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A wealth bridge across borders: Unravelling the dynamics of FDI flows in Africa

Foreign direct investment (FDI) is crucial in countries’ economic development and growth, particularly in African nations. FDI refers to the investment made by individuals, businesses, or entities from one country into companies or assets in another. In simpler terms, it involves a foreign entity’s direct ownership of assets in a country. FDI can take various forms, including:

  • Equity investments: This involves acquiring ownership stakes in foreign companies, either through the purchase of shares or by establishing new subsidiaries. The foreign investor gains a significant degree of control over the operations and management of the invested company.
  • Mergers and acquisitions (M&A): This occurs when a foreign company merges with or acquires a local company in the host country. M&A activities are often used as a way for foreign companies to gain access to local markets, resources, or technologies.
  • Greenfield investments: In this type of FDI, foreign investors establish new businesses or operations from scratch in the host country. This can involve constructing new factories, offices, or production facilities.
  • Joint ventures: Foreign companies collaborate with local companies to form a new entity with shared ownership and control. Joint ventures allow for risk-sharing and leveraging the expertise of both partners.

FDI is different from portfolio investment, which involves investments in financial assets like stocks and bonds without acquiring a significant degree of control over the underlying company’s operations. It is important to remember that for a given transaction to be defined as FDI, all that is required is that a foreign entity obtains a significant share (at least 10%) of a domestic undertaking. Simply put, if a foreign entity purchases more than 10% of the shares in an existing African company, this is classified as FDI – irrespective of whether any new productive capacity or additional opportunities are created.

FDI can significantly impact the host country and the investing country. For the host country, FDI can bring in much-needed capital, technology, employment opportunities, and, most importantly, market access. As a result, FDI often contributes to economic growth, industrial development, and infrastructure improvement within a given host country. For the investing country, FDI allows companies to expand their operations into new markets, access raw materials and resources, reduce production costs, and diversify their revenue streams. When considering the African continent specifically, FDI essentially serves as a catalyst for economic growth and development in African countries. When foreign investors inject capital into the region, they create new businesses, industries, and jobs, increasing productivity and prosperity. Furthermore, foreign investors often bring much-needed advanced technologies, skills, and know-how to African countries. This technology transfer can improve local industries’ efficiency and competitiveness, helping them integrate into global markets.

Of particular importance for African economies, FDI can often contribute to improving infrastructure. Foreign investors may invest in building roads, ports, power plants, and other vital infrastructure, which benefits their operations and enhances the overall economic environment in any given host country. As such, FDI can diversify African economies by introducing new sectors and industries. Many African countries have historically relied on a few primary commodities for revenue. However, FDI can encourage the growth of other sectors, reducing the region’s vulnerability to commodity price fluctuations. Of particular importance, however, foreign investors can provide African businesses with access to international markets. Through joint ventures or partnerships with local companies, African enterprises can reach a broader customer base and expand their export opportunities.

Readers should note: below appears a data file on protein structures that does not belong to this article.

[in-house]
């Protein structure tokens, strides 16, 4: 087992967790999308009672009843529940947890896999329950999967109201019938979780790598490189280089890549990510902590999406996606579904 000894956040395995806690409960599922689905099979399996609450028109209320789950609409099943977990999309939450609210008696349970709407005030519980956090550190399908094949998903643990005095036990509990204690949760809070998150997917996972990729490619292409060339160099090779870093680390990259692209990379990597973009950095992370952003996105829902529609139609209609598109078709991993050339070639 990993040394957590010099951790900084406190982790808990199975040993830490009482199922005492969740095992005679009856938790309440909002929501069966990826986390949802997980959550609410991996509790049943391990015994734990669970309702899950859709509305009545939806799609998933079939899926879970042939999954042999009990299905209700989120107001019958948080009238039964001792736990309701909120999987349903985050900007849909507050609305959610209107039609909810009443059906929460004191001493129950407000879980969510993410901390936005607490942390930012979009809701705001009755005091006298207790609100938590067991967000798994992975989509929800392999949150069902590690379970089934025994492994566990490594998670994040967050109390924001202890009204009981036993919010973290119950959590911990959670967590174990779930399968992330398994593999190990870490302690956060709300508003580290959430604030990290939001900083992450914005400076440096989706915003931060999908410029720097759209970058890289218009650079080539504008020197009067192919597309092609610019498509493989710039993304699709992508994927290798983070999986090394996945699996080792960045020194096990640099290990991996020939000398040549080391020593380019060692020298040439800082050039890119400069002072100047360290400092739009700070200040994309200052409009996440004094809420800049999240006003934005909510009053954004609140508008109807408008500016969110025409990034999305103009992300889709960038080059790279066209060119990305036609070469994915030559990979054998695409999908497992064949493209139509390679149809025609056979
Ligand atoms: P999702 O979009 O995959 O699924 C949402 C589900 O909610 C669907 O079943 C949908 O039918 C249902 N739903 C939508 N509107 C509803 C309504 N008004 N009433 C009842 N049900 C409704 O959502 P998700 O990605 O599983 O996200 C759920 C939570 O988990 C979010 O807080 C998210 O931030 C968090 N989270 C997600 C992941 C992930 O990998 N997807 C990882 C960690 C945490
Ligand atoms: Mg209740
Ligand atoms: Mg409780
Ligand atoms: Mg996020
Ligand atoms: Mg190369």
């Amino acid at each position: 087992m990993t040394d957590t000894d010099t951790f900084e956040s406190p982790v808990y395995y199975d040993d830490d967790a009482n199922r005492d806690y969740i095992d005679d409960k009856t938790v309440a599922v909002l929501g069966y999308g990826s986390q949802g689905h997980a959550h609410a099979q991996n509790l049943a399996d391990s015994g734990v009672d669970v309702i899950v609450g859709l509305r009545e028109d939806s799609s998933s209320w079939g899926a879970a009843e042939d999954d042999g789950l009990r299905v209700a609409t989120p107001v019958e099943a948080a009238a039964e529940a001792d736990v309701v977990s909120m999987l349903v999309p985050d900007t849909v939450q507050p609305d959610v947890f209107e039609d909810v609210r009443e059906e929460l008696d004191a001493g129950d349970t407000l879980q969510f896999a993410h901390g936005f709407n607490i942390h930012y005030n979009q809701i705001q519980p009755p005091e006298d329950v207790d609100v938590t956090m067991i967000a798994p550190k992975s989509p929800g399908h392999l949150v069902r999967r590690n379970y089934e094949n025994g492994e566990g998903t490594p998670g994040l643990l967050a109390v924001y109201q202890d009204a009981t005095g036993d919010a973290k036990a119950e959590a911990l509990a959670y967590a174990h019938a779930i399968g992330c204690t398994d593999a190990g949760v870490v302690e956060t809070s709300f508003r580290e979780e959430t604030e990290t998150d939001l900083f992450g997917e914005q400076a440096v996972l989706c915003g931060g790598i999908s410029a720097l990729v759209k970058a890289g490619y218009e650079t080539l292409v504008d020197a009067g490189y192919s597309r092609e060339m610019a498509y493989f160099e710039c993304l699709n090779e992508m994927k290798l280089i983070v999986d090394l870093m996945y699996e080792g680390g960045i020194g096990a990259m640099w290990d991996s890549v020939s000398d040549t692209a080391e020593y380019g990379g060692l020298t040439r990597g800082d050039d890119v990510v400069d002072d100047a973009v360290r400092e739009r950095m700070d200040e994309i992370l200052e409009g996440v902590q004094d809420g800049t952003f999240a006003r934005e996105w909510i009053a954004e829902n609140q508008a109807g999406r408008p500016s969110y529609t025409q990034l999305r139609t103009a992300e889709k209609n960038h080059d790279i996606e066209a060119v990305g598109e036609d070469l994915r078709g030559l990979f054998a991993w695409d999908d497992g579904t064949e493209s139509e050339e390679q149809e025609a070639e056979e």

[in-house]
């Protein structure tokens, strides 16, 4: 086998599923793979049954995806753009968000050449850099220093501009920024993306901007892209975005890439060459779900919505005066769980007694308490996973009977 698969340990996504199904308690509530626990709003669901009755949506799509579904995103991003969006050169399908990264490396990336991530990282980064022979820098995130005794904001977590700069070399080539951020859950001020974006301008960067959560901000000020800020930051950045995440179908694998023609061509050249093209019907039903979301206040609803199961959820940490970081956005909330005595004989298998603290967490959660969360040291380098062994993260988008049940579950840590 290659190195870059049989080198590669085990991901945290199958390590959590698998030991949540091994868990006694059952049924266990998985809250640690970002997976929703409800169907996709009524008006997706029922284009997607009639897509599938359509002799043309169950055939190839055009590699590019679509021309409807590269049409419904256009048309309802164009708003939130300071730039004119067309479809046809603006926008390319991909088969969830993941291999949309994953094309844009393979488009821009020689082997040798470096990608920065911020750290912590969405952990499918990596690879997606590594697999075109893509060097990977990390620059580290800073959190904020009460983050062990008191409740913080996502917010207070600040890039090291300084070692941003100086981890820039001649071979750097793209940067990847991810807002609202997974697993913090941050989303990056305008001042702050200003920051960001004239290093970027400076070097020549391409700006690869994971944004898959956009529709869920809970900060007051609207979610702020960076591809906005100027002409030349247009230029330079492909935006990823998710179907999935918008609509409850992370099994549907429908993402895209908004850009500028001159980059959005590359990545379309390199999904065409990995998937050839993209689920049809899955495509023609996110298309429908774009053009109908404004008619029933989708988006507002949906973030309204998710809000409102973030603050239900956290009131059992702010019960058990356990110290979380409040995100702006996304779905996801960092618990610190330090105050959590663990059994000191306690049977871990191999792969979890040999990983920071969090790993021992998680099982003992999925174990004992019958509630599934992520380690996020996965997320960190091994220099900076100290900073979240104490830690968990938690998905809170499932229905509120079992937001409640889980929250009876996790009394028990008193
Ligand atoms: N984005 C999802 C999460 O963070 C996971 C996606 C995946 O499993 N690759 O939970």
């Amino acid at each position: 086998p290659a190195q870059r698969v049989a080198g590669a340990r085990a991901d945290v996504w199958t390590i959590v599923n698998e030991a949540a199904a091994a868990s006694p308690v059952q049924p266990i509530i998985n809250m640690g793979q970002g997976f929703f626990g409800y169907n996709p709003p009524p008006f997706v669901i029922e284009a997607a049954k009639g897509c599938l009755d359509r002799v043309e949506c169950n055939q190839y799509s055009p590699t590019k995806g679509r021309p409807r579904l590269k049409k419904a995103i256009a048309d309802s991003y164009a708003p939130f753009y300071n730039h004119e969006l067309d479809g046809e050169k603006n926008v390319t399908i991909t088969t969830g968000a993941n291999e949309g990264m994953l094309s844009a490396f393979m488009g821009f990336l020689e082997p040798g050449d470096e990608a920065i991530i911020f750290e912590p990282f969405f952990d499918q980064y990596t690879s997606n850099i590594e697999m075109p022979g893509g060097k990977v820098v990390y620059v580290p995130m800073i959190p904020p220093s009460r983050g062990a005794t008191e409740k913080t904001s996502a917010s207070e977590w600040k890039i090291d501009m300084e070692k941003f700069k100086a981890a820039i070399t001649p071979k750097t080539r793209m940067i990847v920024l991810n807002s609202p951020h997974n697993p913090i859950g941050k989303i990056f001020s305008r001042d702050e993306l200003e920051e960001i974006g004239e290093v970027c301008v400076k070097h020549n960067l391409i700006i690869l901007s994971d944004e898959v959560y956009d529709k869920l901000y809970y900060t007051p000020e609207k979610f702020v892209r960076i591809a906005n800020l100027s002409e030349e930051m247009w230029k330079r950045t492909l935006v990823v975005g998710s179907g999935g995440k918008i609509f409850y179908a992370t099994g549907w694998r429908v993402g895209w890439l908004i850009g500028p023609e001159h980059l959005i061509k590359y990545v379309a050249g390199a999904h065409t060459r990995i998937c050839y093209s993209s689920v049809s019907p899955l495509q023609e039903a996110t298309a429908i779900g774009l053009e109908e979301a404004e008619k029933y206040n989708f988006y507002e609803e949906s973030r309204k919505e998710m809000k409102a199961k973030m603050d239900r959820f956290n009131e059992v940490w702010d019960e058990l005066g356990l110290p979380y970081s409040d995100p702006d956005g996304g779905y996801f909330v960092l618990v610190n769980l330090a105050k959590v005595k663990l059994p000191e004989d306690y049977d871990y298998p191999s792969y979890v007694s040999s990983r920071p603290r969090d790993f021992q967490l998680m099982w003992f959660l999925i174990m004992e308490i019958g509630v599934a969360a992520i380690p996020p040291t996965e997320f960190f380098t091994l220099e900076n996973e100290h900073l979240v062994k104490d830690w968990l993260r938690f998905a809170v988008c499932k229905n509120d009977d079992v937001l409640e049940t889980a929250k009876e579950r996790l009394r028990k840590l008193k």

Concurrently, FDI brings in foreign capital, which contributes to the balance of payments and can help address trade deficits in some African countries – a rising issue of late for most African economies. As foreign investors establish their businesses, they generate tax revenues for the host country. These funds can be used to finance public services and government initiatives. Lastly, and perhaps more holistically, FDI helps enhance the African continent’s global image. Attracting FDI demonstrates confidence in a given African economy’s potential and sends a positive signal to other investors and international markets, encouraging further investment.

If we consider recent FDI flows, after a strong rebound in 2021, global FDI fell by 12% YoY in 2022 to US$1.3trn, mainly due to overlapping global crises such as Russia’s war on Ukraine, high food and energy prices and soaring public debt. Interestingly, the decline was primarily felt in developed markets (DMs), where FDI fell 37% YoY to US$378bn. Flows to developing countries, however, grew by 4% – albeit unevenly, with a few large emerging countries attracting most of the investment while flows to the least developed countries declined. Positively, global greenfield investment project announcements were up 15% YoY in 2022, growing in most regions and sectors. Unsurprisingly, given the continued focus on ramping up energy generation globally, international investment in renewable energy generation, including solar and wind, continued to grow – albeit at a slower growth rate of 8% YoY vs the 50% YoY growth recorded in 2021. Notably, projects announced in battery manufacturing tripled to more than US$100bn in 2022.

Overall, the 2022 decline in DMs reflected the uncertainty in financial markets and the winding up of stimulus packages. Still, the volatile nature of FDI flows in DMs continued to affect aggregate values. Conversely, developing countries accounted for more than two-thirds of global FDI – up from 60% in 2021. The impacts of the multidimensional crises (particularly in food and energy) and overall financial and debt distress hit investment flows to the poorest countries disproportionally. Flows to the least developed countries (LDCs) fell by 16% YoY, and LDCs continue to account for only 2% of global FDI.